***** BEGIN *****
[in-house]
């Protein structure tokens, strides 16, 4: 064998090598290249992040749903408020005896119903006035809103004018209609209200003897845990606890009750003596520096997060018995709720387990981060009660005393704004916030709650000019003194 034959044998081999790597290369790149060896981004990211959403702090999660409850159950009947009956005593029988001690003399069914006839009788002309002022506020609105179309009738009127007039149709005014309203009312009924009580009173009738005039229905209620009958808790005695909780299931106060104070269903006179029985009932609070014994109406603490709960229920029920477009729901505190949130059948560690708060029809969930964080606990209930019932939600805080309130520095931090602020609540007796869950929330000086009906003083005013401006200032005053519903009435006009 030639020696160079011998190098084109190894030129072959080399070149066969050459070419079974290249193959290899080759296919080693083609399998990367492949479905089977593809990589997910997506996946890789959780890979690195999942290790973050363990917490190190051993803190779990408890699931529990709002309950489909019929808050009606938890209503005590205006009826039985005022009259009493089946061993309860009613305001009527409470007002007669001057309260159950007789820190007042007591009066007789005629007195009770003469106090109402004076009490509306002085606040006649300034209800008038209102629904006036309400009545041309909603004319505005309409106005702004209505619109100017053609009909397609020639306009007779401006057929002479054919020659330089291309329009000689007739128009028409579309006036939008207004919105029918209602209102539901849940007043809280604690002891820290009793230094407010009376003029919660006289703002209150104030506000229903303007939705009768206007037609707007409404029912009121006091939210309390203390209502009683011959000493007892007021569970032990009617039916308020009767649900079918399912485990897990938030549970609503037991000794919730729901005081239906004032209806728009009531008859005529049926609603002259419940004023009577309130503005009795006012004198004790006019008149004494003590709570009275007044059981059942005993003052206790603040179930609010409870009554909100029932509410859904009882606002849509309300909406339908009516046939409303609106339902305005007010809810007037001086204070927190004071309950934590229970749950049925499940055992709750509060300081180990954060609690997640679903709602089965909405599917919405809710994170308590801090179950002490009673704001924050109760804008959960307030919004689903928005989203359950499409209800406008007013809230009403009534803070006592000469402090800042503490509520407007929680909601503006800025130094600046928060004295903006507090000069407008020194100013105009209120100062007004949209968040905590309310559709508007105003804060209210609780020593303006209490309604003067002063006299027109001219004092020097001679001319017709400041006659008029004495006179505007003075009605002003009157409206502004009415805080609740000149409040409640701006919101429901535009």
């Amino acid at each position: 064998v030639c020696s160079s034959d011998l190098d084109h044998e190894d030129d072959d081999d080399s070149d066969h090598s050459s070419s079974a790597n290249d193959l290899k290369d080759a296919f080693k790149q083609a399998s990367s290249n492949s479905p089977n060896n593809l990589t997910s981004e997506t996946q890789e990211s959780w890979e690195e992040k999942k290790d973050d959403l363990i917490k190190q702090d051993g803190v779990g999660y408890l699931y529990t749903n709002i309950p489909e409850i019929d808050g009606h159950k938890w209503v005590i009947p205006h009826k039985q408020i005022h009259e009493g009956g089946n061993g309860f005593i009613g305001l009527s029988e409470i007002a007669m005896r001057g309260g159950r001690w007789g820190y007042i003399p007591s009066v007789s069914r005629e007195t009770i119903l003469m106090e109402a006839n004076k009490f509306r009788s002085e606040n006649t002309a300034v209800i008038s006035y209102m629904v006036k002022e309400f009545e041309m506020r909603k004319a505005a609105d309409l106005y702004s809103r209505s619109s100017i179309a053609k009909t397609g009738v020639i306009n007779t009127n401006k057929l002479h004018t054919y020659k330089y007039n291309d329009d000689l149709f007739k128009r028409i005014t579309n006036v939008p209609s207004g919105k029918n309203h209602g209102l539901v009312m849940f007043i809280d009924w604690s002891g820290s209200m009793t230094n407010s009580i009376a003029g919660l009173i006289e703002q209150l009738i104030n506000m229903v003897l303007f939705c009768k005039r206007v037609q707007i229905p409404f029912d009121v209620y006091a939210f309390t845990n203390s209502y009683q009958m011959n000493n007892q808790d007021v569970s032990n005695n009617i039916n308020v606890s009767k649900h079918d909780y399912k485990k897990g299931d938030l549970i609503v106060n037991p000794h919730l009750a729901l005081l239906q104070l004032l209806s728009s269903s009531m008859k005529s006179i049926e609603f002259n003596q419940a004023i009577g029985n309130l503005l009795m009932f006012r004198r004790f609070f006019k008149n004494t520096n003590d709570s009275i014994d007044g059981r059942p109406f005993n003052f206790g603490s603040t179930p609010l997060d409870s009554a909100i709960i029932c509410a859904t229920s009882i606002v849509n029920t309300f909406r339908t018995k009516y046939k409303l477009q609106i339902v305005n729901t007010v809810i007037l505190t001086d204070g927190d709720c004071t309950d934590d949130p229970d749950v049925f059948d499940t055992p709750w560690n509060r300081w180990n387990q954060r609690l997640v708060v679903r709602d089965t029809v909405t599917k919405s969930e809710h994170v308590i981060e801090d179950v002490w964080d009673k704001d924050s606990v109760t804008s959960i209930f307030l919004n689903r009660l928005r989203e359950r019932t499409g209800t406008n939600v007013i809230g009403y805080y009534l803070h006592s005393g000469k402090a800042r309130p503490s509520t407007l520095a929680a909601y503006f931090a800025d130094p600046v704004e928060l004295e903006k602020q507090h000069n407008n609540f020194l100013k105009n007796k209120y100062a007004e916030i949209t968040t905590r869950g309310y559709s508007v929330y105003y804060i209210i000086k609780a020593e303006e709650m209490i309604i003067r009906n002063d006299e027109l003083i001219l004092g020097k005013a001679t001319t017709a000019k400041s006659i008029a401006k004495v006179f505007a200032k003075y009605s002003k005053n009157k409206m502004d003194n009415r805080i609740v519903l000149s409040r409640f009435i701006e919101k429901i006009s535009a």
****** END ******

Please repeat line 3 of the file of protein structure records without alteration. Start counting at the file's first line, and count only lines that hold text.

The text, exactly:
């Amino acid at each position: 064998v030639c020696s160079s034959d011998l190098d084109h044998e190894d030129d072959d081999d080399s070149d066969h090598s050459s070419s079974a790597n290249d193959l290899k290369d080759a296919f080693k790149q083609a399998s990367s290249n492949s479905p089977n060896n593809l990589t997910s981004e997506t996946q890789e990211s959780w890979e690195e992040k999942k290790d973050d959403l363990i917490k190190q702090d051993g803190v779990g999660y408890l699931y529990t749903n709002i309950p489909e409850i019929d808050g009606h159950k938890w209503v005590i009947p205006h009826k039985q408020i005022h009259e009493g009956g089946n061993g309860f005593i009613g305001l009527s029988e409470i007002a007669m005896r001057g309260g159950r001690w007789g820190y007042i003399p007591s009066v007789s069914r005629e007195t009770i119903l003469m106090e109402a006839n004076k009490f509306r009788s002085e606040n006649t002309a300034v209800i008038s006035y209102m629904v006036k002022e309400f009545e041309m506020r909603k004319a505005a609105d309409l106005y702004s809103r209505s619109s100017i179309a053609k009909t397609g009738v020639i306009n007779t009127n401006k057929l002479h004018t054919y020659k330089y007039n291309d329009d000689l149709f007739k128009r028409i005014t579309n006036v939008p209609s207004g919105k029918n309203h209602g209102l539901v009312m849940f007043i809280d009924w604690s002891g820290s209200m009793t230094n407010s009580i009376a003029g919660l009173i006289e703002q209150l009738i104030n506000m229903v003897l303007f939705c009768k005039r206007v037609q707007i229905p409404f029912d009121v209620y006091a939210f309390t845990n203390s209502y009683q009958m011959n000493n007892q808790d007021v569970s032990n005695n009617i039916n308020v606890s009767k649900h079918d909780y399912k485990k897990g299931d938030l549970i609503v106060n037991p000794h919730l009750a729901l005081l239906q104070l004032l209806s728009s269903s009531m008859k005529s006179i049926e609603f002259n003596q419940a004023i009577g029985n309130l503005l009795m009932f006012r004198r004790f609070f006019k008149n004494t520096n003590d709570s009275i014994d007044g059981r059942p109406f005993n003052f206790g603490s603040t179930p609010l997060d409870s009554a909100i709960i029932c509410a859904t229920s009882i606002v849509n029920t309300f909406r339908t018995k009516y046939k409303l477009q609106i339902v305005n729901t007010v809810i007037l505190t001086d204070g927190d709720c004071t309950d934590d949130p229970d749950v049925f059948d499940t055992p709750w560690n509060r300081w180990n387990q954060r609690l997640v708060v679903r709602d089965t029809v909405t599917k919405s969930e809710h994170v308590i981060e801090d179950v002490w964080d009673k704001d924050s606990v109760t804008s959960i209930f307030l919004n689903r009660l928005r989203e359950r019932t499409g209800t406008n939600v007013i809230g009403y805080y009534l803070h006592s005393g000469k402090a800042r309130p503490s509520t407007l520095a929680a909601y503006f931090a800025d130094p600046v704004e928060l004295e903006k602020q507090h000069n407008n609540f020194l100013k105009n007796k209120y100062a007004e916030i949209t968040t905590r869950g309310y559709s508007v929330y105003y804060i209210i000086k609780a020593e303006e709650m209490i309604i003067r009906n002063d006299e027109l003083i001219l004092g020097k005013a001679t001319t017709a000019k400041s006659i008029a401006k004495v006179f505007a200032k003075y009605s002003k005053n009157k409206m502004d003194n009415r805080i609740v519903l000149s409040r409640f009435i701006e919101k429901i006009s535009a």